EnergyNumbers wrote "Comments are designed as ephemeral."
I have two issues with that statement. My comments are created by me, so I get to say whether they are designed as ephemeral. I have been clear that they are not. What is probably meant is that the platform was designed so as to make comments ephemeral. I don't think that is quite historically accurate: I have been using SE sites for more than five years, and the push to limit the number of comments is much more recent than that, but that seems more like a quibble. The point is that the platform itself doesn't want anything. This site was created by a specific set of users for a specific purpose, so we get to decide how to use it. There are several other SE sites -- highly correlated to be the ones most closely tied to academia -- where comments are handled in the way I am used to. So it is obviously our choice how to treat comments: it is not an issue of "design".
D.W. wrote that I have misunderstood something about how SE sites work. He doesn't explain exactly what I've misunderstood or why he thinks that. In my line of work, it would be a little less than collegial to suggest misunderstanding so casually. All I can say is that I've been involved with four different SE sites over a period of five years. The idea that I simply "don't get it" after all this time simply does not seem very plausible to me...so much so that I do not feel compelled to further defend myself or rehearse the depth of my experience here (you can certainly see it for yourself).
However the comment that "It's entirely standard for moderators to unilaterally close or re-open questions; that is not illegitimate in any sense. The moderators job is to act to enforce the site policies, as set by the community." seems at the very least to lack nuance. Yes, it is entirely standard for moderators to unilaterally close certain questions: they should (ideally: this is a service they provide for us, after all) do this when it is completely clear that in doing so they are enforcing the site policies. They should not take a role as people who understand the on-topicness or off-topicness of a question better than any other experienced individual user. But that's what has happened. Other users have called attention to the problematic nature of this, and there has not yet been any response.
I am aware that I (or someone) could write a script that would save my comments. Or this could be done in other ways: I could create a separate account Pete_L_Clarks_Comments, direct every comment to this account, and in this way have the SE engine automatically mail me all my comments. I think this is a bit of a hack and a use of a site that would be at least somewhat disruptive to other users, so I would hesitate to do it, but I suppose it is an option. But doesn't it say something that the site already has all this infrastructure for others' comments to get emailed to me, but it doesn't even save my own comments?? I find that totally bizarre. Also this approach would not alert me to the deletion of my comments. The fact that I am not even alerted to the removal of my content is very jarring.
Others have emphasized that the model pursued by the moderators here is similar to that of most other SE sites. They have said this so much that I feel that I should reply: yes, I know. Not all SE sites though: I have been active on MathOverflow, math.SE, mathematics educators, and the moderation style is the one I prefer. To all accounts the same holds on the tcs site (I say this because one of the formerly top users on our site is Suresh Venkat, who is a moderator on tcs. The last time these issues came around, he expressed great surprise that on-topic comments ever needed to be deleted. I note that he is no longer very active on this site). Many people seem to hint or occasionally implicitly say that the moderators have to behave as they are or the site could not thrive. I think it's clear that is not the case. It is our choice.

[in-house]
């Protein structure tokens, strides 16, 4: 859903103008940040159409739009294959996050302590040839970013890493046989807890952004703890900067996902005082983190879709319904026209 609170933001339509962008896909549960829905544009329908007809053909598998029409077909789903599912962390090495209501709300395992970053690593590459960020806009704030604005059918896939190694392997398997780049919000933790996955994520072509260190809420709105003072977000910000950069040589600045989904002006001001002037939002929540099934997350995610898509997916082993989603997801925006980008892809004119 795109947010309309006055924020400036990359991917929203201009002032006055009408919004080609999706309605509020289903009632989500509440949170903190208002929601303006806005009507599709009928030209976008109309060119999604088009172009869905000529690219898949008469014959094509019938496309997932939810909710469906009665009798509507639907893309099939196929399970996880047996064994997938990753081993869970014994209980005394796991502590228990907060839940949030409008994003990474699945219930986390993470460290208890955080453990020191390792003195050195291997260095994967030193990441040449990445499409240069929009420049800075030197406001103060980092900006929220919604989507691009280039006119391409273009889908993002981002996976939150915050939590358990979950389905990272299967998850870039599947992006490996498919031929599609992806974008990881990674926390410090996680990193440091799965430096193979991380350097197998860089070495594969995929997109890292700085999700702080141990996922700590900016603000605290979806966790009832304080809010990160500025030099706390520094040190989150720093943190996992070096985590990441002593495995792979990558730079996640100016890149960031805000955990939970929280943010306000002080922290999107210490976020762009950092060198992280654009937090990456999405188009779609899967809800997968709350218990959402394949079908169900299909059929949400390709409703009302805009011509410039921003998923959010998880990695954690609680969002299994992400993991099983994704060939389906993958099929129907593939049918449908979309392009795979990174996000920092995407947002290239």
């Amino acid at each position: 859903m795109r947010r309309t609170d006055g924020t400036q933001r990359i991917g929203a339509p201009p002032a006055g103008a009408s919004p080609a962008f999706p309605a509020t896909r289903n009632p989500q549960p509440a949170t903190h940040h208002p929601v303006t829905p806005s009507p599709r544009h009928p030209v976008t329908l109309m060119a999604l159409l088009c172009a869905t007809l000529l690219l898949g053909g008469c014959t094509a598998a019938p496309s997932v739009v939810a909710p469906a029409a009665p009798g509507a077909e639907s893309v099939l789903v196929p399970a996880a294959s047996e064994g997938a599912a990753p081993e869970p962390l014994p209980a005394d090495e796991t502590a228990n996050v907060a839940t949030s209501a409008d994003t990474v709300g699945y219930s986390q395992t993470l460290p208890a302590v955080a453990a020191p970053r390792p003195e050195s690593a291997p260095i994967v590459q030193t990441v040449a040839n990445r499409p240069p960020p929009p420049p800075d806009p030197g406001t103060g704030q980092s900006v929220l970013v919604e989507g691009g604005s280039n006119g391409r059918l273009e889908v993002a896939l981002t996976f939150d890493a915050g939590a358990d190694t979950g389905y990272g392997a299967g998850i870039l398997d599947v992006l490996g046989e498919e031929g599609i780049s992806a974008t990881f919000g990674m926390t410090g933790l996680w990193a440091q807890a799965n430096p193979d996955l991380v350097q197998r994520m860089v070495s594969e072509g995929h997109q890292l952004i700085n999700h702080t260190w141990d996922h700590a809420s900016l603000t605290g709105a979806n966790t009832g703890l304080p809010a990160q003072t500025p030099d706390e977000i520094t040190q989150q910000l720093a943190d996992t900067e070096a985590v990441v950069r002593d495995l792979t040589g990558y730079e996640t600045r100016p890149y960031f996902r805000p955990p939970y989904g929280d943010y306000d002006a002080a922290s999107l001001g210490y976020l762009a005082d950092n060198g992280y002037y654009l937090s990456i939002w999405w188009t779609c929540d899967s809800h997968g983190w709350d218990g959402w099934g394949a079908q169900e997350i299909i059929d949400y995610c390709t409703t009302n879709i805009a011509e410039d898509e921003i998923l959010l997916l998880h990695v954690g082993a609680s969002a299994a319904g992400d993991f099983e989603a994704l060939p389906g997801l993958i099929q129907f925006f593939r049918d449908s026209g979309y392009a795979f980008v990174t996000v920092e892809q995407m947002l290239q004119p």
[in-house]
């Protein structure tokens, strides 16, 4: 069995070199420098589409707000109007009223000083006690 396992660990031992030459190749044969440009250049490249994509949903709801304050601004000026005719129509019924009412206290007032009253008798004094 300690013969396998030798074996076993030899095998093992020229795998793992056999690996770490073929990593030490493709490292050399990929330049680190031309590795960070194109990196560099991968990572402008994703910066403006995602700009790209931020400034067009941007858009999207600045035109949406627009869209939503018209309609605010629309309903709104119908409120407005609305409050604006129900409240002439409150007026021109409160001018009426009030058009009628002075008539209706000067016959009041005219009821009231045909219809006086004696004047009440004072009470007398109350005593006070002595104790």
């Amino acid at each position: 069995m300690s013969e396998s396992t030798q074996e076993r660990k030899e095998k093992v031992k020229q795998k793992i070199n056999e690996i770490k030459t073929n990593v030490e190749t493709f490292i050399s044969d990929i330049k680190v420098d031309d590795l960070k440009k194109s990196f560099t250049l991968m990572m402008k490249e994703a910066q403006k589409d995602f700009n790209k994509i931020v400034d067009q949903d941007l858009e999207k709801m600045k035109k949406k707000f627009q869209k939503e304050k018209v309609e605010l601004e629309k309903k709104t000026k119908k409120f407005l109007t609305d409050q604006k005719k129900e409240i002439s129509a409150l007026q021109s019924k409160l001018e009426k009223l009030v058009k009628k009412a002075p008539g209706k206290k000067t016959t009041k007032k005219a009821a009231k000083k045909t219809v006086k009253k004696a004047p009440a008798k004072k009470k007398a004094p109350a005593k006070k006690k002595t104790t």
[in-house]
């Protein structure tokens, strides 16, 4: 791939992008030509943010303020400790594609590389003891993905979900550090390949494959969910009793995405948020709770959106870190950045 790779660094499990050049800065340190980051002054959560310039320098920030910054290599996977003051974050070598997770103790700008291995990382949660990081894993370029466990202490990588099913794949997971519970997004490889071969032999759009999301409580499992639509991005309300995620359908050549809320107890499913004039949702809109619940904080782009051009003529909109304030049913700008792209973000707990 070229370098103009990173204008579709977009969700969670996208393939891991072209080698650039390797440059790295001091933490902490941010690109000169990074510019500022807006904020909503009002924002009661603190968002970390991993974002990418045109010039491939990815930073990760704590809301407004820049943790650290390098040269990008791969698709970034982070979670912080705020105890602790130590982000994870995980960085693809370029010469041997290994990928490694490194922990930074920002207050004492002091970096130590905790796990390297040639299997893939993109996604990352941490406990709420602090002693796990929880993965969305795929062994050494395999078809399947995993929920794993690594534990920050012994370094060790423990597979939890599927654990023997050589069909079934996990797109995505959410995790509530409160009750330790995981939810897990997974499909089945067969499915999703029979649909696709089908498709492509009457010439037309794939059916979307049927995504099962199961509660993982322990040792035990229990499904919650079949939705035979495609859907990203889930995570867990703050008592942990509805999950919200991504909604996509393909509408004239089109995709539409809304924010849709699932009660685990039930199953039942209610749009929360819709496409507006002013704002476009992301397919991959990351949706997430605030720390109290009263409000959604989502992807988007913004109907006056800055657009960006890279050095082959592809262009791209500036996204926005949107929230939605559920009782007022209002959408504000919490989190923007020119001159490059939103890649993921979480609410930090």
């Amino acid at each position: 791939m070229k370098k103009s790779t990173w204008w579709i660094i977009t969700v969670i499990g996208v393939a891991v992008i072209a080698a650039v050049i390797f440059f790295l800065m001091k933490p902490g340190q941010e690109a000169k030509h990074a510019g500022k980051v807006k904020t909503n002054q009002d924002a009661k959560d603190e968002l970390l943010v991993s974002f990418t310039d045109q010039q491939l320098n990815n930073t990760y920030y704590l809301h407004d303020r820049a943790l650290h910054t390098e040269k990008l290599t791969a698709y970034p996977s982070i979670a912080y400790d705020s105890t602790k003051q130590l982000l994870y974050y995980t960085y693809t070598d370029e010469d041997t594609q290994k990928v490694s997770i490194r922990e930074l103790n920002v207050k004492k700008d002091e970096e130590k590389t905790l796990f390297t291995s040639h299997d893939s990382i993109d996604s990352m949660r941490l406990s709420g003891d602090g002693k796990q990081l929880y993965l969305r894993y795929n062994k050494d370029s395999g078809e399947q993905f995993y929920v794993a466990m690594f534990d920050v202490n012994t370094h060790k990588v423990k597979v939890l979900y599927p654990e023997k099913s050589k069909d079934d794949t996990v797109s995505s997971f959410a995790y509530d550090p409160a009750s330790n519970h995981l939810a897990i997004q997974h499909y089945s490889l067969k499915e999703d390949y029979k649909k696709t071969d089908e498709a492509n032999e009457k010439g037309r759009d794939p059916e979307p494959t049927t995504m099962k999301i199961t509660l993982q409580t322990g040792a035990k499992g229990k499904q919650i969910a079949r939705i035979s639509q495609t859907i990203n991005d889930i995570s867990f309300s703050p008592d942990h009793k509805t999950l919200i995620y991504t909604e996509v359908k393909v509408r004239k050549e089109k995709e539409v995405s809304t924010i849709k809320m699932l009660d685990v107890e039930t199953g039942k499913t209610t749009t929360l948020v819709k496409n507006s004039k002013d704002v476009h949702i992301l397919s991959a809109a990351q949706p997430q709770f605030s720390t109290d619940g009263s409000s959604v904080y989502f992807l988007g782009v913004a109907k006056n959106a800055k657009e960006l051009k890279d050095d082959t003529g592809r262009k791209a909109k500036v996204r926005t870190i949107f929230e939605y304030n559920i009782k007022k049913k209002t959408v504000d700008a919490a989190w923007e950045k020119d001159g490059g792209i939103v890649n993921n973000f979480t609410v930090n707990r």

I don't think we know how the majority of users feel on this issue, because the majority of users are not at all active on meta. We had a recent poll on "winter bash", and the number of participants was obviously a tiny minority of the total number of users of the site. The people who show up to vote on meta may be those who are used to frequenting SE meta sites (that includes me). For instance one of the answers to this question is from someone who has zero questions and three answers on the main site. He is certainly entitled to his opinion, but it is coming from someone who has put in a lot of time on SO itself and orders of magnitude less time here than I have. So my honest appraisal of the community response to these issues is: the community as a whole does not have strong feelings either way. I haven't heard anyone say that they would not like to participate in a site in which deletion of comments is done more rarely and gingerly than is currently the case.
I find the sentiment "I'm also pretty uncomfortable with setting a precedent where threatening to leave becomes a way to influence site policy" a bit surprising. My leaving this site could only be a "threat" if my contributions are so valuable that leaving it would jeopardize the site's well-being. I think that is clearly not the case: I am one of the most active and highly reputed members of this site, but not the most and not uniquely so, and my particular areas of expertise are represented by others. Rather I think that when someone has been a member of a group for a long time and had a significant amount of group interactions, it is the honorable thing to do to vocalize any discontent they have with the group that reaches the level which makes them seriously consider leaving the group. That is what I am doing here. If no one else feels the way I do about these issues, then the mere matter of my departure is no great tragedy to anyone. I am slightly disappointed not to have heard from anyone about these issues "in real life". It would be nice to hear personally from people who are involved in doing what they certainly think is in the site's best interest. I would like to think of the serious users of this site as being my academic colleagues.
It seems that I still have some things to think through.